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Efficient nonmyopic active search with applications in drug and materials discovery

Nov 23, 2018
Shali Jiang, Gustavo Malkomes, Benjamin Moseley, Roman Garnett

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Active search is a learning paradigm for actively identifying as many members of a given class as possible. A critical target scenario is high-throughput screening for scientific discovery, such as drug or materials discovery. In this paper, we approach this problem in Bayesian decision framework. We first derive the Bayesian optimal policy under a natural utility, and establish a theoretical hardness of active search, proving that the optimal policy can not be approximated for any constant ratio. We also study the batch setting for the first time, where a batch of $b>1$ points can be queried at each iteration. We give an asymptotic lower bound, linear in batch size, on the adaptivity gap: how much we could lose if we query $b$ points at a time for $t$ iterations, instead of one point at a time for $bt$ iterations. We then introduce a novel approach to nonmyopic approximations of the optimal policy that admits efficient computation. Our proposed policy can automatically trade off exploration and exploitation, without relying on any tuning parameters. We also generalize our policy to batch setting, and propose two approaches to tackle the combinatorial search challenge. We evaluate our proposed policies on a large database of drug discovery and materials science. Results demonstrate the superior performance of our proposed policy in both sequential and batch setting; the nonmyopic behavior is also illustrated in various aspects.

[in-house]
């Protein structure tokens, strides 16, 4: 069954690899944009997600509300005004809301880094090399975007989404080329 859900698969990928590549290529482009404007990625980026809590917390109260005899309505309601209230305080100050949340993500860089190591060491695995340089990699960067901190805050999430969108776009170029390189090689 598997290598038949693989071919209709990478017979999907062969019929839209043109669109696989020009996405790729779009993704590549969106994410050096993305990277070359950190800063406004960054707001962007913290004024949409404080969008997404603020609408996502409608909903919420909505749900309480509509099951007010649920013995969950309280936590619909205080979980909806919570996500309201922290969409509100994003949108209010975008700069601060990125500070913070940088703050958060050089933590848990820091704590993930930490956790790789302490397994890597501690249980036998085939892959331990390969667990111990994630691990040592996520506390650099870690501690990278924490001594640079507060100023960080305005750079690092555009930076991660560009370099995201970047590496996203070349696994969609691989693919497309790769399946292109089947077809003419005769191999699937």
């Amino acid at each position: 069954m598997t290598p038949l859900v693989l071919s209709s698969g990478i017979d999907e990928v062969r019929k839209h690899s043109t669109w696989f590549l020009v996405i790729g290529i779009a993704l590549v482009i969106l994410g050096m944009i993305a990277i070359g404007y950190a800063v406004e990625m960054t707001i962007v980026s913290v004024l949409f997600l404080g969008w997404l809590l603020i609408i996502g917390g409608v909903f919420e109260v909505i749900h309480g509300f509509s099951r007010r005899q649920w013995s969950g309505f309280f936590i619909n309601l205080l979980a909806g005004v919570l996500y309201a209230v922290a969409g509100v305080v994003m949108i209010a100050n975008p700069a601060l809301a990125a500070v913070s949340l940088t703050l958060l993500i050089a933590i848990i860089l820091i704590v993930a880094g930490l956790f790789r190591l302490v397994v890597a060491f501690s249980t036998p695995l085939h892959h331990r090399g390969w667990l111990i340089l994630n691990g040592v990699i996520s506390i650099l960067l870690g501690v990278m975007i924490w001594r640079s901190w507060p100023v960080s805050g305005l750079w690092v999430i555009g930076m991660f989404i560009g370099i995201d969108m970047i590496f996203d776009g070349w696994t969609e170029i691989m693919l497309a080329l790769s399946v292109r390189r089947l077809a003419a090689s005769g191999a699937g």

* Machine Learning for Molecules and Materials (NeurIPS 2018 Workshop)